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Chanticleer recital is out of this world

Chanticleer is named for the rooster in Chaucer's "The Canterbury Tales," and like a rooster, the group aims to wake you up. Monday in the Flickinger Performing Arts Center at Nichols School, the now-legendary male singing group gave a recital in the Ramsi P. Tick Memorial Concert Series. I would say that by the end of it, everyone was awake.

The concert had an otherworldly theme. It was music about what lies out there, beyond the limits of earth.

It began with ancient Catholic music, a nice touch considering it is the start of Holy Week. Palestrina's "Assumpta est Maria" was luminous in the way Palestrina is. The lightsome melody lines seemed to float. A plainsong "Ave Regina" followed, and an "Ave regina caelorum" by Francisco Guerrero. Both were light and beautiful.

For an all-male singing group, Chanticleer has a surprisingly light, feminine sound. This seems to me the result of artful balance. The bass voices hold their thunder to let the treble voices lead and dominate. What balance this group achieves. If you fussed with highly sophisticated electronic controls, you would not be able to craft the sound better.

It is interesting how they reconfigure themselves between numbers, as if they were a set of chess pieces. That subtly changes how we hear the voices, and more importantly, I imagine, it helps keep the sound shifting, like so many colors.

Monteverdi's "Sfogava con le stele" played up the precision of Chanticleer's diction. We have all had the experience of catching a vocal performance on the radio, and being unable to determine if the singers are singing in Latin, German, French or what. Chanticleer leaves no doubt. The syllables all came through clearly. Listening was a pleasure.

Benjamin Britten's "Hymn to St. Cecilia" was an offbeat treat, with Chanticleer deftly navigating its complex rhythms. It had a heartfelt sincerity, being sung by these men who devote their lives to song. Schumann's "An die Sterne" followed -- how often to you get a chance to hear this? -- and its rich melodies and harmonies evoked the spirit of German romanticism.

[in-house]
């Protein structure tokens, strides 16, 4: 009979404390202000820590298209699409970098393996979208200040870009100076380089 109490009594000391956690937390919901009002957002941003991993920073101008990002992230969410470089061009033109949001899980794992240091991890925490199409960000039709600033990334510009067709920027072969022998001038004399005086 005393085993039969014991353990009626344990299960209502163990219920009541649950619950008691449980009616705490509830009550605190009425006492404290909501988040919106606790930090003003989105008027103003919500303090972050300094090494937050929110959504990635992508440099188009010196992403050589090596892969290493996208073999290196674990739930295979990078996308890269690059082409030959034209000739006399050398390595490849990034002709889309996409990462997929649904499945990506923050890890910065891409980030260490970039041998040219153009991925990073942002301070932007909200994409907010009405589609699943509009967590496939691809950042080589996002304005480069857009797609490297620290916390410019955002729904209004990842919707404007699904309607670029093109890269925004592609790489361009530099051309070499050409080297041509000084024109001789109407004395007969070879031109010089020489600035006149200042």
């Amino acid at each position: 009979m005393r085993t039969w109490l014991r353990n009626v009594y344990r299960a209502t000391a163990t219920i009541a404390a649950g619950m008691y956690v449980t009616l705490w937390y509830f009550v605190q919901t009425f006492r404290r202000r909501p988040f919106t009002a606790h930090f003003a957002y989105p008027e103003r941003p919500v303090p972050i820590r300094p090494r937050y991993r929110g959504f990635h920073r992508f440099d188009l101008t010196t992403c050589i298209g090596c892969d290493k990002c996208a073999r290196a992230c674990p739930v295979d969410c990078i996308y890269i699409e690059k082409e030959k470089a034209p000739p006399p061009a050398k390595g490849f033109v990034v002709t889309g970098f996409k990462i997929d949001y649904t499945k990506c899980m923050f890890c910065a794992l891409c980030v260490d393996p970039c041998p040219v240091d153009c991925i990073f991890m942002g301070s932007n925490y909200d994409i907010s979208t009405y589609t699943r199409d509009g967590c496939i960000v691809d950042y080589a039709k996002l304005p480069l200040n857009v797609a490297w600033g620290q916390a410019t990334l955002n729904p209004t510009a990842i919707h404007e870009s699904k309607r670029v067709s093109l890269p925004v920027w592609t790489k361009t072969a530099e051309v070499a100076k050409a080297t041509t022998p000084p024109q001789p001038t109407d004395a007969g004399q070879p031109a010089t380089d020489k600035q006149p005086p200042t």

Next came a curiosity, Mahler's "Ich bin der Welt abhandend gekommen," arranged for chorus in 1983. It was sublime. The treble lines had the utmost delicacy, and the spirit of the song was so fragile as to conjure up the feeling of another world.

Then came the modern part of the program. "Island in Space" incorporated interesting effects to suggest a world of dark space. A chorus is a natural to suggest space. Gustav Holst, in "The Planets," had to call in a choir to suggest distant Neptune. "Island of Space" was glorious in its stark, finely sculpted ending. Chanticleer has mastered such subtlety.

"Observer in the Magellanic Cloud," by San Francisco composer Mason Bates, verged on pretentiousness, with its references to indigenous peoples and a distant galaxy. But it incorporated alluring sound effects. The singers walked in circles, and their footsteps were a rhythm. They turned on their heels to face each other, altering the sound. These are interesting techniques and ideas.

"Past Life Melodies," by Sarah Hopkins, was similarly ingenious on a purely intellectual level. Here was a continuous buzzing, droning sound, impeccably crafted. It got so it hurt my head, but I admired it.

The concert ended with a lighthearted tribute to collegiate a cappella. That was how I saw it, anyway. "Out of This World," by Harold Arlen, and "Change the World" saw the singers loosen up. It was as if they had downed shots backstage -- the mood was that different. (Hey, this is Buffalo. You never know.) Kurt Weill's "Lost in the Stars" lent a note of poignancy.

A protracted standing ovation won us an encore, "Angels Watching Over Me." The old Scouting gospel standard never sounded so good.

Adding to the excitement, the Tick series announced its four concerts for next year: pianists Richard Goode and Joyce Yang (who recently filled in for Lang Lang with the Buffalo Philharmonic Orchestra), as well as Les Violons du Roy, the Baroque group from Quebec, and the violinist winner of the next Tchaikovsky Competition, whoever he or she may be.

Meanwhile, this year's Tick series winds up Monday, with a recital by cellist David Finckel and pianist Wu Han.




Monday evening as part of the Ramsi P. Tick Memorial Concert Series in the Flickinger Performing Arts Center, Nichols School.

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